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Research Report

Taking money to making money:: SPARC, NSDF and Mahila Milan transform low-income shelter options in India

Sheela Patel
Aseena Viccajee
Jockin Arputham
Copyright Date: Jan. 1, 2017
Pages: 40
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Table of Contents

  1. (pp. 8-11)

    In this paper, we examine the finances and associated financial processes and structures (or architecture) that have evolved within the Indian Alliance, a grouping of community organisations and professional/technical support agencies. We show how the innovative use of monies, particularly through revolving funds (a fund that is continually replenished as withdrawals are made), has simultaneously built local ownership and accountabilities, secured the partial return of investments, and facilitated the leverage of state monies. Strong local ownership has led to demonstrated effectiveness and supported policy reform to legitimate community-managed development. Not only has the financial architecture helped to ensure effective development...

  2. (pp. 12-14)

    Our purpose behind this paper is to reflect on how the alliance’s model of financing urban social movements has evolved both to share our experience with external readers, and to reflect on what this model offers to a community-driven processes. Tracing the evolution of the alliance through its financial strategy offers new insights into its unique processes and systems of administration that remain centred on local community priorities recommended by the NSDF and Mahila Milan who continue to set the agenda for all activities.

    From the beginning of its work, SPARC has drawn on donor finance. In the early years,...

  3. (pp. 15-23)

    The alliance’s strategy assumes that the creation and mobilisation of large networks across cities of the urban poor living in informal settlements is a crucial ingredient in development investments for transformation. Hence, SPARC and later SSNS developed proposals for international development assistance that sought to produce the capacity within federations to manage first small and then large projects. This later helped the federations develop their role as trustees of development assistance. In this section, we report on financial flows to the alliance, and introduce developmental phases that have emerged from this reflection.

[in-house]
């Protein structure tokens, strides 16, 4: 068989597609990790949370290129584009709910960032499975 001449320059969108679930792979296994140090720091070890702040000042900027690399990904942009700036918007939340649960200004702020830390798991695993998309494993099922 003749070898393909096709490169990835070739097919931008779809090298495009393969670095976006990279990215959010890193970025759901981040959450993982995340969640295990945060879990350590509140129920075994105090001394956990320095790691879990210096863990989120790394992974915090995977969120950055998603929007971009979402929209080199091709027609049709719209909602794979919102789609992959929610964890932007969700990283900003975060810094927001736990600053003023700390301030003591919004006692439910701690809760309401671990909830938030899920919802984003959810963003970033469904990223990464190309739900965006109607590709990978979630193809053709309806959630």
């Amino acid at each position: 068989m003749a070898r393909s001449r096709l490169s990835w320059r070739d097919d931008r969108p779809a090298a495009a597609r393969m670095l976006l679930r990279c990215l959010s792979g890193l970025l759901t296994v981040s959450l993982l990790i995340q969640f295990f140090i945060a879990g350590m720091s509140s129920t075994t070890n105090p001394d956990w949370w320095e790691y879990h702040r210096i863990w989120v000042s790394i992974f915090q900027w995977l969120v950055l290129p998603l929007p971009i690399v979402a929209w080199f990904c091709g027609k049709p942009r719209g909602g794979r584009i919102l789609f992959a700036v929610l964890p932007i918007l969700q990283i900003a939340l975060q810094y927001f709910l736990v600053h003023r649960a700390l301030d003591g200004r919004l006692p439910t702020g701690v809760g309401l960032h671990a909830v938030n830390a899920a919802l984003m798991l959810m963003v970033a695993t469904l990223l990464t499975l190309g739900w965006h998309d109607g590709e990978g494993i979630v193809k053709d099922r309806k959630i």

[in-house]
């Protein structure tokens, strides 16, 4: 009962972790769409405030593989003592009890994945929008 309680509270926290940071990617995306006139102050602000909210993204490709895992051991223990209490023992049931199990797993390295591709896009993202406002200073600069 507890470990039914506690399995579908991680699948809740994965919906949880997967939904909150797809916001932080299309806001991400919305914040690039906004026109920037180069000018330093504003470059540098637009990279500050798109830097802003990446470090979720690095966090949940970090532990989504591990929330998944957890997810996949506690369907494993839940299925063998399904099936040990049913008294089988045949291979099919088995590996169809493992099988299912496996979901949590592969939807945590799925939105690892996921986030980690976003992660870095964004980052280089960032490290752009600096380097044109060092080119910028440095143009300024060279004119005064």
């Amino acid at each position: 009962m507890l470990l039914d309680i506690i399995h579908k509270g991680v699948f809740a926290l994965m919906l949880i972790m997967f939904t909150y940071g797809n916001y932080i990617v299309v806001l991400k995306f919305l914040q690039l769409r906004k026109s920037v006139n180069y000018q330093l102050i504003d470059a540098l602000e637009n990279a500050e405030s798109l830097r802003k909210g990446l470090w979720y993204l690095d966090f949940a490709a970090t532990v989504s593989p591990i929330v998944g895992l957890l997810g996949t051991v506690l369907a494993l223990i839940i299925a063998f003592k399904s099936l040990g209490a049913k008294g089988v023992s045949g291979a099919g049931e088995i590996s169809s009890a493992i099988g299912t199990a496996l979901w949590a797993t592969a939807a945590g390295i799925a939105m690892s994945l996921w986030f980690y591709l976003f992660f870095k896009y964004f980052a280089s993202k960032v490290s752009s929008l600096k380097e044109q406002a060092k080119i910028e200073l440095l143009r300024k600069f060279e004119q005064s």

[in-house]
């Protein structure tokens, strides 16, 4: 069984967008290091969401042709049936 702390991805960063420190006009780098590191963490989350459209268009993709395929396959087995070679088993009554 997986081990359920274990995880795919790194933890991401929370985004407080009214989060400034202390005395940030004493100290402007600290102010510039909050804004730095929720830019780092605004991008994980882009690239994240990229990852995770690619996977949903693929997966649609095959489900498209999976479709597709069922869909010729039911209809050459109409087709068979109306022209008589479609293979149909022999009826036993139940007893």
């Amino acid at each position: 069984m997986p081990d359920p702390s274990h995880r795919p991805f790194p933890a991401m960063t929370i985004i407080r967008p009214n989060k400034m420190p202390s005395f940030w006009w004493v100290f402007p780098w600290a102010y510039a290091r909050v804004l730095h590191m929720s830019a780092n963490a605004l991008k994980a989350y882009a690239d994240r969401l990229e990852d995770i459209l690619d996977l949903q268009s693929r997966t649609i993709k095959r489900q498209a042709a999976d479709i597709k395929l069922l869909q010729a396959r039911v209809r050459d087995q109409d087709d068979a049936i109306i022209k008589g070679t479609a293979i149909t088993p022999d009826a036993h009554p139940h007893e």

When SPARC was set up, there were three...

  4. (pp. 24-29)

    As the Indian Alliance, we have undertaken an analysis of our own data to see what emerges and how this can change the understanding that we and others have about how to finance long-term community-driven processes. The discussion below describes and analyses financial flows and Section 5 reports on the outcomes of associated construction and the households that secured improved shelter.

    As noted above, the cost centres for federation-building, community-strengthening and general administration activities by the alliance at both the federation and professional levels established in Phase 2 continue to be of importance throughout the period. They were augmented by...

  5. (pp. 30-31)

    In total, the alliance has received 6.4 billion rupees in funds of which 1.2 billion rupees has been from overseas. This section reports on the assets that the alliance has created and transferred to individual households (in the case of housing and individual toilets) and communities (in the case of block sanitation). The scalability, robustness and impact of the process is evident.

    Table 11 reports on the numbers of households who have benefited. Those benefiting from housing include both those with whom housing has been constructed and upgraded, and those that the alliance has assisted to be relocated. Up to...

  6. (pp. 32-34)

    In this paper, we have described how the alliance has sought to develop solutions that have embedded within it the processes that will both maintain investments and scale up delivery. At the centre are organised communities, able to make decisions, learn from experiences and build on development assistance to produce new ways to make communities of the urban poor drivers in development. The alliance believes that what people do for themselves transforms their perception of themselves and their capabilities, and this is more valuable than any external money or goods given to the process. Resources, however modest, that are generated...